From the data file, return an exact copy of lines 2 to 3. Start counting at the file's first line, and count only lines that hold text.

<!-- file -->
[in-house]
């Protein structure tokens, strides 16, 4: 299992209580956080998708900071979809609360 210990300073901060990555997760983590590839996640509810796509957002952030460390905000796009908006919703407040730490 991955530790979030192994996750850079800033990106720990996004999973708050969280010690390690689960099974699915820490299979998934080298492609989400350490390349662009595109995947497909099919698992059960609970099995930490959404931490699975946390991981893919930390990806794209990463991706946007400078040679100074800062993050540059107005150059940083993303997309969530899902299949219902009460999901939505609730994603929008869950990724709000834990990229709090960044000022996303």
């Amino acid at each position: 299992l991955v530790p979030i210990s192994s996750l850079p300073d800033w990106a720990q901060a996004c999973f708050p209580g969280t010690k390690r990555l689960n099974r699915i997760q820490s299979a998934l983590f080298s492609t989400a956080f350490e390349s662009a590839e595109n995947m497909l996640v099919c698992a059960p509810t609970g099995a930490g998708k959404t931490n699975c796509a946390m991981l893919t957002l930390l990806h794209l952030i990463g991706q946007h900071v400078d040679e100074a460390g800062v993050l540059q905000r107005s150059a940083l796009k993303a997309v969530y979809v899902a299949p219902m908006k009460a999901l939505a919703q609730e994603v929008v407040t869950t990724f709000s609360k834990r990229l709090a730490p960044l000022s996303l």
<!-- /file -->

């Protein structure tokens, strides 16, 4: 299992209580956080998708900071979809609360 210990300073901060990555997760983590590839996640509810796509957002952030460390905000796009908006919703407040730490 991955530790979030192994996750850079800033990106720990996004999973708050969280010690390690689960099974699915820490299979998934080298492609989400350490390349662009595109995947497909099919698992059960609970099995930490959404931490699975946390991981893919930390990806794209990463991706946007400078040679100074800062993050540059107005150059940083993303997309969530899902299949219902009460999901939505609730994603929008869950990724709000834990990229709090960044000022996303």
């Amino acid at each position: 299992l991955v530790p979030i210990s192994s996750l850079p300073d800033w990106a720990q901060a996004c999973f708050p209580g969280t010690k390690r990555l689960n099974r699915i997760q820490s299979a998934l983590f080298s492609t989400a956080f350490e390349s662009a590839e595109n995947m497909l996640v099919c698992a059960p509810t609970g099995a930490g998708k959404t931490n699975c796509a946390m991981l893919t957002l930390l990806h794209l952030i990463g991706q946007h900071v400078d040679e100074a460390g800062v993050l540059q905000r107005s150059a940083l796009k993303a997309v969530y979809v899902a299949p219902m908006k009460a999901l939505a919703q609730e994603v929008v407040t869950t990724f709000s609360k834990r990229l709090a730490p960044l000022s996303l």